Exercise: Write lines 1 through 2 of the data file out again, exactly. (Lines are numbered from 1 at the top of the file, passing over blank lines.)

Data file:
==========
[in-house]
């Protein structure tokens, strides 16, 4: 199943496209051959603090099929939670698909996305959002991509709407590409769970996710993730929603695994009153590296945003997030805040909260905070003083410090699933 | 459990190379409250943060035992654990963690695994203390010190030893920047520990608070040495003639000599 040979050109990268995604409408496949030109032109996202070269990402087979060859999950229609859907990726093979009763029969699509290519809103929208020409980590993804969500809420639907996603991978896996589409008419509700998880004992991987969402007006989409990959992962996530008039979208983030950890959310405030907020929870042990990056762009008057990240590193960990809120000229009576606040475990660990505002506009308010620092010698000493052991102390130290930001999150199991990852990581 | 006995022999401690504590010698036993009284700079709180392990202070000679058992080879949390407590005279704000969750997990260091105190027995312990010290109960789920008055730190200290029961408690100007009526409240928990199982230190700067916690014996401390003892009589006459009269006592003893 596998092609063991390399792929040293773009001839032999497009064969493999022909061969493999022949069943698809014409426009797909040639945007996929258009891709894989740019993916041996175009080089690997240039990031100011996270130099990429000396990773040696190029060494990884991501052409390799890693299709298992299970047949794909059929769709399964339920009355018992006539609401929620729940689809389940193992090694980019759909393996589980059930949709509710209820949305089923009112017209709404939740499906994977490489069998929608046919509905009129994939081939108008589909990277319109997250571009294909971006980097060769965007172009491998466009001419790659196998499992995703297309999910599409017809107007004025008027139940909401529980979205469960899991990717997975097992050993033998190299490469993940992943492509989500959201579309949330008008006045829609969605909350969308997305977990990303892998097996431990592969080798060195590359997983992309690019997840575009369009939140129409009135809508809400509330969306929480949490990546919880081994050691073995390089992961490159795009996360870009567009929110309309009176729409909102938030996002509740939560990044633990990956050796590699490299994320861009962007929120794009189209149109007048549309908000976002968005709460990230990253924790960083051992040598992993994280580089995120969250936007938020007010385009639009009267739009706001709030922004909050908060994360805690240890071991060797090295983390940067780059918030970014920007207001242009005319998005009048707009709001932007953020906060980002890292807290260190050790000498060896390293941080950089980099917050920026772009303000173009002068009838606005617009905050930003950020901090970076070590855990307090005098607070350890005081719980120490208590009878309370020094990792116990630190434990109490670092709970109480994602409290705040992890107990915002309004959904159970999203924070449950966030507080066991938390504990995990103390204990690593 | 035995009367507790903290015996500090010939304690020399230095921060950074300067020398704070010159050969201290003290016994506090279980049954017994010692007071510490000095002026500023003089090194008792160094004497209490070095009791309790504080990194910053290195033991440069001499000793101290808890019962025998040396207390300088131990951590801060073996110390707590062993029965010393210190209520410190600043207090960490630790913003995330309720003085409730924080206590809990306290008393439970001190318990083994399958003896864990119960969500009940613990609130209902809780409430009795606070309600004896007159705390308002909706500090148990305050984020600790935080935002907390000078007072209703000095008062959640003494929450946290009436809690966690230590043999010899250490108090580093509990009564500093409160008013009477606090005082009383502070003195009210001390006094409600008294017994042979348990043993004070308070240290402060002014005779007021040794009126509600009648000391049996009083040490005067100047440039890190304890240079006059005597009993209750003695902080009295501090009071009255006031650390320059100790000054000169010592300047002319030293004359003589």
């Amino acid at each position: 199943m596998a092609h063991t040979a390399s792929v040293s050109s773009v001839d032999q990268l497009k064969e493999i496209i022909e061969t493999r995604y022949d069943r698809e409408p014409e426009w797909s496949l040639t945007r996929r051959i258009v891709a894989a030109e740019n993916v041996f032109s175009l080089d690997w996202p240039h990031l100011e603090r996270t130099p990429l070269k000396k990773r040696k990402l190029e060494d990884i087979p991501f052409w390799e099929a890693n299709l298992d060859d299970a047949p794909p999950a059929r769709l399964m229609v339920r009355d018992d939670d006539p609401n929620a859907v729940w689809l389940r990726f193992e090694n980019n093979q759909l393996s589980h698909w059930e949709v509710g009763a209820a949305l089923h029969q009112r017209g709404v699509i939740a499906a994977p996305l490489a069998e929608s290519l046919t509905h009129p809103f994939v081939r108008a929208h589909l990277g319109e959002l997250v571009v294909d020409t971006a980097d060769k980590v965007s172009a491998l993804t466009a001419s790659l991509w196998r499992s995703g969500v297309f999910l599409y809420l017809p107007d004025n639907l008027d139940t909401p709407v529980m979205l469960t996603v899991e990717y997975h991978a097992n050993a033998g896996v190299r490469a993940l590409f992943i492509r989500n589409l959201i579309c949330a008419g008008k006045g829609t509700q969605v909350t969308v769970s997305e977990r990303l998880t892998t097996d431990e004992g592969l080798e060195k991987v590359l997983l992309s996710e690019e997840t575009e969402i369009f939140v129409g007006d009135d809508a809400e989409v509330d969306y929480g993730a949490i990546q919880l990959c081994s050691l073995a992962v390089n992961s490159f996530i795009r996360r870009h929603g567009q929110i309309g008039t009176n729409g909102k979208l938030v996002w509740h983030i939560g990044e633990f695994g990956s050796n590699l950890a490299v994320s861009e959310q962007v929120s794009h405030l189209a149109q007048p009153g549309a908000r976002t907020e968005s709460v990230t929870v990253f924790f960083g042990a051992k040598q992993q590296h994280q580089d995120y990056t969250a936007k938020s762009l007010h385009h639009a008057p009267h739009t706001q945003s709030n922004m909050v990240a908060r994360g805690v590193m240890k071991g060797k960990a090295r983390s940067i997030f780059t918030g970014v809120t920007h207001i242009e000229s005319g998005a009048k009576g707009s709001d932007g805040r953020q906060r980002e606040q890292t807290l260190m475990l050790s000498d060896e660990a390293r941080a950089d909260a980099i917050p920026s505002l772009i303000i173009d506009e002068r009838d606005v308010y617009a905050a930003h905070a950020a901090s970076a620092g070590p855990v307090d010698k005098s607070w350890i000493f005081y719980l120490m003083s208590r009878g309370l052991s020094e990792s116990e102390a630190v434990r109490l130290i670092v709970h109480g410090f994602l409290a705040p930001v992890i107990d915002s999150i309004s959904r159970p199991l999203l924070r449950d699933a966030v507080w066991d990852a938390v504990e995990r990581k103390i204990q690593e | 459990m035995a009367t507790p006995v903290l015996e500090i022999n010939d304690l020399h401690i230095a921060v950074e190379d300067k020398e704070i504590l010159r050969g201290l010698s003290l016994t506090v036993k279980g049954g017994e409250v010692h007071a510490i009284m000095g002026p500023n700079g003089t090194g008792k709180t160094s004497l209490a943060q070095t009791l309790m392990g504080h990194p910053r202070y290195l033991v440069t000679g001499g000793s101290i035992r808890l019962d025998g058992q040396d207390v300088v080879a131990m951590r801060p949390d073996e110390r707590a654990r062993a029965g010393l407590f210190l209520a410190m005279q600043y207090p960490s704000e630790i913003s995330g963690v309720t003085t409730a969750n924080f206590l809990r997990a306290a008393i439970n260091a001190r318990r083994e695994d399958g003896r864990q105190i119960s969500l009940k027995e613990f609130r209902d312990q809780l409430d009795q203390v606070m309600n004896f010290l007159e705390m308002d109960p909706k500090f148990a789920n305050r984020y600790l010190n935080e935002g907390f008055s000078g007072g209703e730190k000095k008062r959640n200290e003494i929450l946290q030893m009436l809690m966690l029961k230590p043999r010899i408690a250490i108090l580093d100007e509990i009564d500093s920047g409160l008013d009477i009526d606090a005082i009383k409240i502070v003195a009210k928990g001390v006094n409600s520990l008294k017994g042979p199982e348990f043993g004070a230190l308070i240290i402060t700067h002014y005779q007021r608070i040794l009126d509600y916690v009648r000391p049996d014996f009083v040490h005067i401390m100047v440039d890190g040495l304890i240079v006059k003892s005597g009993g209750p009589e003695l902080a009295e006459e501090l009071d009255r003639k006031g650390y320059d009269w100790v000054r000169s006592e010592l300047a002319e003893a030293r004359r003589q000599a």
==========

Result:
[in-house]
């Protein structure tokens, strides 16, 4: 199943496209051959603090099929939670698909996305959002991509709407590409769970996710993730929603695994009153590296945003997030805040909260905070003083410090699933 | 459990190379409250943060035992654990963690695994203390010190030893920047520990608070040495003639000599 040979050109990268995604409408496949030109032109996202070269990402087979060859999950229609859907990726093979009763029969699509290519809103929208020409980590993804969500809420639907996603991978896996589409008419509700998880004992991987969402007006989409990959992962996530008039979208983030950890959310405030907020929870042990990056762009008057990240590193960990809120000229009576606040475990660990505002506009308010620092010698000493052991102390130290930001999150199991990852990581 | 006995022999401690504590010698036993009284700079709180392990202070000679058992080879949390407590005279704000969750997990260091105190027995312990010290109960789920008055730190200290029961408690100007009526409240928990199982230190700067916690014996401390003892009589006459009269006592003893 596998092609063991390399792929040293773009001839032999497009064969493999022909061969493999022949069943698809014409426009797909040639945007996929258009891709894989740019993916041996175009080089690997240039990031100011996270130099990429000396990773040696190029060494990884991501052409390799890693299709298992299970047949794909059929769709399964339920009355018992006539609401929620729940689809389940193992090694980019759909393996589980059930949709509710209820949305089923009112017209709404939740499906994977490489069998929608046919509905009129994939081939108008589909990277319109997250571009294909971006980097060769965007172009491998466009001419790659196998499992995703297309999910599409017809107007004025008027139940909401529980979205469960899991990717997975097992050993033998190299490469993940992943492509989500959201579309949330008008006045829609969605909350969308997305977990990303892998097996431990592969080798060195590359997983992309690019997840575009369009939140129409009135809508809400509330969306929480949490990546919880081994050691073995390089992961490159795009996360870009567009929110309309009176729409909102938030996002509740939560990044633990990956050796590699490299994320861009962007929120794009189209149109007048549309908000976002968005709460990230990253924790960083051992040598992993994280580089995120969250936007938020007010385009639009009267739009706001709030922004909050908060994360805690240890071991060797090295983390940067780059918030970014920007207001242009005319998005009048707009709001932007953020906060980002890292807290260190050790000498060896390293941080950089980099917050920026772009303000173009002068009838606005617009905050930003950020901090970076070590855990307090005098607070350890005081719980120490208590009878309370020094990792116990630190434990109490670092709970109480994602409290705040992890107990915002309004959904159970999203924070449950966030507080066991938390504990995990103390204990690593 | 035995009367507790903290015996500090010939304690020399230095921060950074300067020398704070010159050969201290003290016994506090279980049954017994010692007071510490000095002026500023003089090194008792160094004497209490070095009791309790504080990194910053290195033991440069001499000793101290808890019962025998040396207390300088131990951590801060073996110390707590062993029965010393210190209520410190600043207090960490630790913003995330309720003085409730924080206590809990306290008393439970001190318990083994399958003896864990119960969500009940613990609130209902809780409430009795606070309600004896007159705390308002909706500090148990305050984020600790935080935002907390000078007072209703000095008062959640003494929450946290009436809690966690230590043999010899250490108090580093509990009564500093409160008013009477606090005082009383502070003195009210001390006094409600008294017994042979348990043993004070308070240290402060002014005779007021040794009126509600009648000391049996009083040490005067100047440039890190304890240079006059005597009993209750003695902080009295501090009071009255006031650390320059100790000054000169010592300047002319030293004359003589």